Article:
Did you know: The risk of dying in a house fire drops by 50% in homes with a working smoke detector? Yet nearly 5 million houses across the United States do not have one installed.
That’s the message Jim Horning, a 15-year Red Cross volunteer, would like you to know.
Jim is the volunteer lead for the Red Cross Sound the Alarm campaign in San Joaquin County.
The national Sound the Alarm program has been rescheduled out of an abundance of caution during the coronavirus outbreak. Once it is rescheduled, some 27,000 Red Cross volunteers will install 100,000 smoke alarms nationwide for free.
Around Stockton, Jim and his team of 15-20 volunteers will install smoke detectors in 250 homes and educate the residents on the importance of fire preparedness.
They have protected 9,000 homes to date throughout the region, Jim said.
The death rate is much higher when a smoke alarm was present but not working during a fire than in homes that had no smoke alarms at all.
The number one cause of non-operational alarms? Dead batteries.
“Protecting people and their lives feels really good,” said Jim, who began his volunteer journey after watching Hurricane Katrina ravage New Orleans back in 2005.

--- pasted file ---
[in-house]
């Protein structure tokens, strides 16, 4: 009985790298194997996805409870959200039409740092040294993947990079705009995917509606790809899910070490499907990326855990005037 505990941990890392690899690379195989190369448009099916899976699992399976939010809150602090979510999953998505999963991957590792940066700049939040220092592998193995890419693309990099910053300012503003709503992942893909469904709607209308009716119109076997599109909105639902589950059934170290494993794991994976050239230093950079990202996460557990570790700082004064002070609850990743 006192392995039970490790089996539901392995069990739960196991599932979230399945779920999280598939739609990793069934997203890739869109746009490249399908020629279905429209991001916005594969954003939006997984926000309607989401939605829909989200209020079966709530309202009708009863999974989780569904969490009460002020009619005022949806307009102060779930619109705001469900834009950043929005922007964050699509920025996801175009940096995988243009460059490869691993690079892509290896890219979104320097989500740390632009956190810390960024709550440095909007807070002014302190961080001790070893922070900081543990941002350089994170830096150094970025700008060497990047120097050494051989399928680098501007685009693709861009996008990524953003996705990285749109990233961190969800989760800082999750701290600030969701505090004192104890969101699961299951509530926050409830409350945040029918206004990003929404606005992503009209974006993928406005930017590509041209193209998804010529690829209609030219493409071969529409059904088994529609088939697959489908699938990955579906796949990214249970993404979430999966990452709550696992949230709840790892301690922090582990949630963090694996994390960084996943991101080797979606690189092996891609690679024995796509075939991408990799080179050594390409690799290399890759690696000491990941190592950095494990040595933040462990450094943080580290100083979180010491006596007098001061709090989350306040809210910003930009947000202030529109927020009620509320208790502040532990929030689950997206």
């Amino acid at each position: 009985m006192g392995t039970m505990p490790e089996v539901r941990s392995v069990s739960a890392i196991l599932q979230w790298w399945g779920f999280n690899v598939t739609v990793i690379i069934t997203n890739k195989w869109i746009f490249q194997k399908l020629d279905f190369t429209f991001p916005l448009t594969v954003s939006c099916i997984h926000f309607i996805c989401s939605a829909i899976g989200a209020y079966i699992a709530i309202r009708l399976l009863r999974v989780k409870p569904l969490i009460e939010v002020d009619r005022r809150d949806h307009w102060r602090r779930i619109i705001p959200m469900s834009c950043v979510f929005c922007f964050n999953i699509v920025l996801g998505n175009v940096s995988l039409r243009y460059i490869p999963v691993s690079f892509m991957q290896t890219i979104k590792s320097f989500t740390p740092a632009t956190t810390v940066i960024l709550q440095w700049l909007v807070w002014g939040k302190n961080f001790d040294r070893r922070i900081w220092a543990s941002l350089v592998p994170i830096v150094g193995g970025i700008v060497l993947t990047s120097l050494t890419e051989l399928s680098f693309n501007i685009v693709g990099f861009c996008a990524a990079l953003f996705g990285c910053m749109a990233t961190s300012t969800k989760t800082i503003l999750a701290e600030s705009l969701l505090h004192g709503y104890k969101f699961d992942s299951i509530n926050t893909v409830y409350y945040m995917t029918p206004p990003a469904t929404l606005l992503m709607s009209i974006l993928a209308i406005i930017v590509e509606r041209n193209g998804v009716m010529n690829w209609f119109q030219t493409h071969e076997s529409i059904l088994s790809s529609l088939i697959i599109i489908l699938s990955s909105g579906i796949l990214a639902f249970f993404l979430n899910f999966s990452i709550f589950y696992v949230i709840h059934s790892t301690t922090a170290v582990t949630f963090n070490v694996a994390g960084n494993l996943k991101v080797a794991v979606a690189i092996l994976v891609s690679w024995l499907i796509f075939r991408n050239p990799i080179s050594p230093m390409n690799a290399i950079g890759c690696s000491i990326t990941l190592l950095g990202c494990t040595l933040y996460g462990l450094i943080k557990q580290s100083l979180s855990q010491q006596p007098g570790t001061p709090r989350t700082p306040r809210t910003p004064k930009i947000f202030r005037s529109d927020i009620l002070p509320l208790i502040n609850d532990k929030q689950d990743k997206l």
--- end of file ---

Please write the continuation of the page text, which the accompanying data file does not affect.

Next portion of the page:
After deploying to five major disaster sites in a six-month period, it’s safe to say that he takes great satisfaction in being part of the solution. “Red Cross is there every day, every year, for every major disaster.”
With over two million smoke alarms installed thus far (and many more to come), enthusiastic volunteers are welcomed and appreciated. From donations to joining an installation crew to starting a social media fundraiser, everyone can make a life-saving impact in their community.
In addition to free smoke detector installations, the American Red Cross will educate at-risk communities on fire safety essentials while fundraising to help families prepare, respond, and recover from home fires.